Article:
Thursday, January 21, 2010

Linux performance basics

I want to write about Cassandra performance tuning, but first I need to cover some basics: how to use vmstat, iostat, and top to understand what part of your system is the bottleneck -- not just for Cassandra but for any system.

You will typically run vmstat with "vmstat sampling-period", e.g., "vmstat 5." The output looks like this:

procs -----------memory---------- ---swap-- -----io---- -system-- ----cpu----
r  b   swpd   free   buff  cache   si   so    bi    bo   in   cs us sy id wa
20  0 195540  32772   6952 576752    0    0    11    12   38   43  1  0 99  0
22  2 195536  35988   6680 575132    6    0  2952    14  959 16375 72 21  4  3
The first line is your total system average since boot; typically this will not be very useful, since you are interested in what is causing problems NOW. Then you will get one line per sample period; most of the output is self explanatory. The reason to start with vmstat is the "swap" section: si and so are swap in (memory read from disk) and swap out (memory written to disk). Remember that a little swapping is normal, particularly during application startup: by default, Linux will swap infrequently used pages of application memory to disk to free up more room for disk caching, even if there is enough ram to accommodate all applications.

To get more details of io, use iostat -x. Again, you want to give it a sampling interval, and ignore the first set of output. iostat also gives you some cpu information but top does that better; let's focus on the Device section:

Device:         rrqm/s   wrqm/s     r/s     w/s   rsec/s   wsec/s avgrq-sz avgqu-sz   await  svctm  %util
sda               9.80     0.20   36.60    0.40  5326.40     4.80   144.09     0.06    1.62   1.41   5.20
There are 3 easy ways to tell if a disk is a probable bottleneck here, and none of them show up without the -x flag, so get in the habit of using that. "avgqu-sz" is the size of the io request queue; if it is large, there are lots of requests waiting in line. "await" is how long (in ms) the average request took to be satisfied (including time enqueued); recall that on non-SSDs, a single seek is between 5 and 10ms. Finally, "%util" is Linux's guess at how fully saturated the device is.

To learn more about per-process CPU and memory usage, use "top." I won't paste top output here because everyone is so familiar with it, but I will mention a few useful things to know:

  • "P" and "M" toggle between sorting by cpu usage and sorting by memory usage
  • "1" toggles breaking down the CPU summary by CPU core
  • SHR (shared memory) is included in RES (resident memory)
  • Amount of memory belonging to a process that has been swapped out is VIRT - RES
  • a state (S column) of D means the process (or thread, see below) is waiting for disk or network i/o
  • "steal" is how much CPU the hypervisor is giving to another VM in a virtual environment; as virtual provisioning becomes more common, avoiding noisy neighbors is increasingly important

"top -H" will split out individual threads into their own lines; both per-process and per-thread views are useful. The per-thread view is particularly useful when dealing with Java applications since you can easily correlate them with thread names from the JVM to see which threads are consuming your CPU. Briefly, you take the PID (thread ID) from top, convert it to hex -- e.g., "python -c 'print hex(12345)'" -- and match it with the corresponding thread ID from jstack.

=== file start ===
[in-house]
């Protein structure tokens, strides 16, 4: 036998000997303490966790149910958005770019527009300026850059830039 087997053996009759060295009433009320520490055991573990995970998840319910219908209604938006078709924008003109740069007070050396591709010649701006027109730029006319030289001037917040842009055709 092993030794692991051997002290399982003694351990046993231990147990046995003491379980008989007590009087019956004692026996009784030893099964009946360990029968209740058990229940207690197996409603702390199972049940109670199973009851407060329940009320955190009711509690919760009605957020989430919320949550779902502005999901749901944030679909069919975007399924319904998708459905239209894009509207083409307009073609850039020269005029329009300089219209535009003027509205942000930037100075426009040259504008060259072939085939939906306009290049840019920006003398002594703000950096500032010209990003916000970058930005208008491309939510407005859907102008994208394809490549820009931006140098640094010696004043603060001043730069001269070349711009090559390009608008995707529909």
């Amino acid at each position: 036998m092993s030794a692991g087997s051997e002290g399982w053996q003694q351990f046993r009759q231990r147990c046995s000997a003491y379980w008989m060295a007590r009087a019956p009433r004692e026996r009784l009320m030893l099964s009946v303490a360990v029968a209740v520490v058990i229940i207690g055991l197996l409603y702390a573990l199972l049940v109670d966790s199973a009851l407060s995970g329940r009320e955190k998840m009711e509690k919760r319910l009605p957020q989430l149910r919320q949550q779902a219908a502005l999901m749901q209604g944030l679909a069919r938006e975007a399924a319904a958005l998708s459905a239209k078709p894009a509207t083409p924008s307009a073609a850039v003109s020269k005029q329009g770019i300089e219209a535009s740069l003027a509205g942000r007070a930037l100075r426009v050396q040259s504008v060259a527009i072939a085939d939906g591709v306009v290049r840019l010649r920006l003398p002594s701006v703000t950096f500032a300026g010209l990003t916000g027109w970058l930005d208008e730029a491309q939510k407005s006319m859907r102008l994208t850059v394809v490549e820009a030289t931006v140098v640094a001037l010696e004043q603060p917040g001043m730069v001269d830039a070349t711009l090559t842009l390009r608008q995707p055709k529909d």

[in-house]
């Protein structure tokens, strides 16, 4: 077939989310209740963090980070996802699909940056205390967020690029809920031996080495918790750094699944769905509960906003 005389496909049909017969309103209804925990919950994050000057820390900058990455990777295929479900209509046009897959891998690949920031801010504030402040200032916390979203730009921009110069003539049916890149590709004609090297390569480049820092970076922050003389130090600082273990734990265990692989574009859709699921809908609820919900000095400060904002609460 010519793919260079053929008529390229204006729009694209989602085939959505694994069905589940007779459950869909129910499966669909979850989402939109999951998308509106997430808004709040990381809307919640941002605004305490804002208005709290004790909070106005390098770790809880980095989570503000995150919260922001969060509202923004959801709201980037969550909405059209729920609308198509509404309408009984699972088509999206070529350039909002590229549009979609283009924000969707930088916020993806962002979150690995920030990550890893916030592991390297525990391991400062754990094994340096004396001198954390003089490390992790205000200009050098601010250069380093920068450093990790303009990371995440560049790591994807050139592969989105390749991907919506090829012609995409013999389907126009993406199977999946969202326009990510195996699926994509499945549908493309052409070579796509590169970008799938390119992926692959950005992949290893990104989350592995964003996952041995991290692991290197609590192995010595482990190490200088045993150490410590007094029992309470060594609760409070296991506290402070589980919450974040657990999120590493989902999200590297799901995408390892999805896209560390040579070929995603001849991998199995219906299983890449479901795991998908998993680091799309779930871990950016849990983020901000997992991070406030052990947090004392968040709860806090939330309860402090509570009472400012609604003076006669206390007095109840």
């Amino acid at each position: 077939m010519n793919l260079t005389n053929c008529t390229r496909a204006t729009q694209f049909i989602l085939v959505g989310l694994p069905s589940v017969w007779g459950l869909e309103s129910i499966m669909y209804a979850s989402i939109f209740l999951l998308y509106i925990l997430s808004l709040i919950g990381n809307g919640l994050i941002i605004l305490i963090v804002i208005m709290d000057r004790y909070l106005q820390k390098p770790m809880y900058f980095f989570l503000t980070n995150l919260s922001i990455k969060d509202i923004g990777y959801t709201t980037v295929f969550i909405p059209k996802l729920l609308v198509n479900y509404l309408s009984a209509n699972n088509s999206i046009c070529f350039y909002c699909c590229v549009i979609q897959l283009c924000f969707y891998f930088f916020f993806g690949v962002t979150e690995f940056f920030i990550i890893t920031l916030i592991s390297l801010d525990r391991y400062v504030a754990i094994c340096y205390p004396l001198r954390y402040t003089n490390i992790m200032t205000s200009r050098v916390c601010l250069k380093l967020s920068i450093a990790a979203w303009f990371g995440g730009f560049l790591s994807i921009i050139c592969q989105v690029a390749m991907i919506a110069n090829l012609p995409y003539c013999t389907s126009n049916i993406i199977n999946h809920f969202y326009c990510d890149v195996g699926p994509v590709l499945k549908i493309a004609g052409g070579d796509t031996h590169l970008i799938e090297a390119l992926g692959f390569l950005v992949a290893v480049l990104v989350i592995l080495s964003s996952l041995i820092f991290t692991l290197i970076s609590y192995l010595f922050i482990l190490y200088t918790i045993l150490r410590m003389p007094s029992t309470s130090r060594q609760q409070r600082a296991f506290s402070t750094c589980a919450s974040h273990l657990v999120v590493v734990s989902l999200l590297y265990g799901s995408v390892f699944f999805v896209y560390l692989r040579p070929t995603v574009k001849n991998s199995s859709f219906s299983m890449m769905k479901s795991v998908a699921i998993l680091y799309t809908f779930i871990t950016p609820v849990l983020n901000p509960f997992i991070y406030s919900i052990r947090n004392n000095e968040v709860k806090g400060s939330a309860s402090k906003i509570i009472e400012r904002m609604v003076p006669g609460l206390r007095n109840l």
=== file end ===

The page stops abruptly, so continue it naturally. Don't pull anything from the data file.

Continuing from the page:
Now you can troubleshoot with a process like: "Am I swapping? If so, what processes are using all the memory? If my application makes a lot of disk read requests, are my reads being cached or are they actually hitting the disk? If I am hitting the disk, is it saturated? How much 'hot data' can I have before I run out of cache room? Are any/all of my cpu cores maxed? Which threads are actually using the CPU? Which threads spend most of their time waiting for i/o?" Then if you go to ask for help tuning something, you can show that you've done your homework.


Ross Bates said...

If you are on debian sudo apt-get install htop - much better than top.

Anonymous said...

I also like dstat as a better vmstat and iostat.

Miguel said...

You could use "sar" also to get a bunch of information

Anonymous said...

On my system (Ubuntu 9.04 Jaunty) after running 'top' you switch to sorting via memory consumption using 'M' not 'm'. Lower case 'm' will toggle part of the upper display re total system memory (doesn't affect the lower process based columns and rows at all). Also 'c' will issue an 'unknown command' error ... you use 'P' to go back to sorting PIDs via CPU% (short for 'Process' maybe?).

Jonathan Ellis said...

Thanks for the corrections, Anonymous. I've updated the article to reflect the correct commands.

Anonymous said...

oops, that was "C" (upper case 'C') that's an unknown command: lower case 'c' will expand/contract the process 'command' to the full path; so "firefox" will toggle to "/usr/lib/firefox-3.0.1"

Which is spiffy since I had no idea that it would do that till just now : )

Marius Gedminas said...

Good article! I remember it took me quite a while to learn how to understand vmstat.

Nitpickery: VIRT also includes things like file-backed memory (e. g. code from the executable and shared libraries that hasn't been demand-loaded), so VIRT - RES is not precisely equal to the amount of swap used for the app. Things like the X server also include video memory and register space in their VIRT, and often seem to eat much more memory than they really do.

James said...

iotop will show just how much IO each thread is doing.

энерджи said...

hi, try use atop!

Sumant said...

Excellent post!

Recently I just came across a good article on "100 Linux Tips and Tricks"
Here is its link.

Ersin Er said...

replaca top with htop.